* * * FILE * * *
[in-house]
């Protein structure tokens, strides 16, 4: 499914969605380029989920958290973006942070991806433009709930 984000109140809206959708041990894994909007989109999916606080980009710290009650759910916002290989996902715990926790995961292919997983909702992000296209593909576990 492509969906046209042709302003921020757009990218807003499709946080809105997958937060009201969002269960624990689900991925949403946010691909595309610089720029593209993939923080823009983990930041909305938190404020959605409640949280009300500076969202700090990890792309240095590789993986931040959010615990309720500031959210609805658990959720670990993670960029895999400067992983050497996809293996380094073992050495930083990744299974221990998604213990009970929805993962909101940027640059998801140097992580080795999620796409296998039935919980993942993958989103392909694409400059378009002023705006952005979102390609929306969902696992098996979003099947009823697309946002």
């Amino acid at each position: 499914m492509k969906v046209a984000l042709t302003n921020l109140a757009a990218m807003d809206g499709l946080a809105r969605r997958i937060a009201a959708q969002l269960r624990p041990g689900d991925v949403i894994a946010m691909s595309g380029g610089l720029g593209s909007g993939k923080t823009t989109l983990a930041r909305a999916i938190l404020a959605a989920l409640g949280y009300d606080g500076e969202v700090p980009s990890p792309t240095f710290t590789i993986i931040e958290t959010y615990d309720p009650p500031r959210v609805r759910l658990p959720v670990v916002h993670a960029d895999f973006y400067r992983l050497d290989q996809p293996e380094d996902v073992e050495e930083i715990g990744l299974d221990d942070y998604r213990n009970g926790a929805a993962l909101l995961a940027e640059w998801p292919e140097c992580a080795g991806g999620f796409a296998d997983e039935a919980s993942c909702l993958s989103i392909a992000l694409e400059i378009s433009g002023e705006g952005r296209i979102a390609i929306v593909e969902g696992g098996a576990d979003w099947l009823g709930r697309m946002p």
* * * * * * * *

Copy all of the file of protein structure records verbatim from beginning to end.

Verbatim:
[in-house]
């Protein structure tokens, strides 16, 4: 499914969605380029989920958290973006942070991806433009709930 984000109140809206959708041990894994909007989109999916606080980009710290009650759910916002290989996902715990926790995961292919997983909702992000296209593909576990 492509969906046209042709302003921020757009990218807003499709946080809105997958937060009201969002269960624990689900991925949403946010691909595309610089720029593209993939923080823009983990930041909305938190404020959605409640949280009300500076969202700090990890792309240095590789993986931040959010615990309720500031959210609805658990959720670990993670960029895999400067992983050497996809293996380094073992050495930083990744299974221990998604213990009970929805993962909101940027640059998801140097992580080795999620796409296998039935919980993942993958989103392909694409400059378009002023705006952005979102390609929306969902696992098996979003099947009823697309946002």
């Amino acid at each position: 499914m492509k969906v046209a984000l042709t302003n921020l109140a757009a990218m807003d809206g499709l946080a809105r969605r997958i937060a009201a959708q969002l269960r624990p041990g689900d991925v949403i894994a946010m691909s595309g380029g610089l720029g593209s909007g993939k923080t823009t989109l983990a930041r909305a999916i938190l404020a959605a989920l409640g949280y009300d606080g500076e969202v700090p980009s990890p792309t240095f710290t590789i993986i931040e958290t959010y615990d309720p009650p500031r959210v609805r759910l658990p959720v670990v916002h993670a960029d895999f973006y400067r992983l050497d290989q996809p293996e380094d996902v073992e050495e930083i715990g990744l299974d221990d942070y998604r213990n009970g926790a929805a993962l909101l995961a940027e640059w998801p292919e140097c992580a080795g991806g999620f796409a296998d997983e039935a919980s993942c909702l993958s989103i392909a992000l694409e400059i378009s433009g002023e705006g952005r296209i979102a390609i929306v593909e969902g696992g098996a576990d979003w099947l009823g709930r697309m946002p």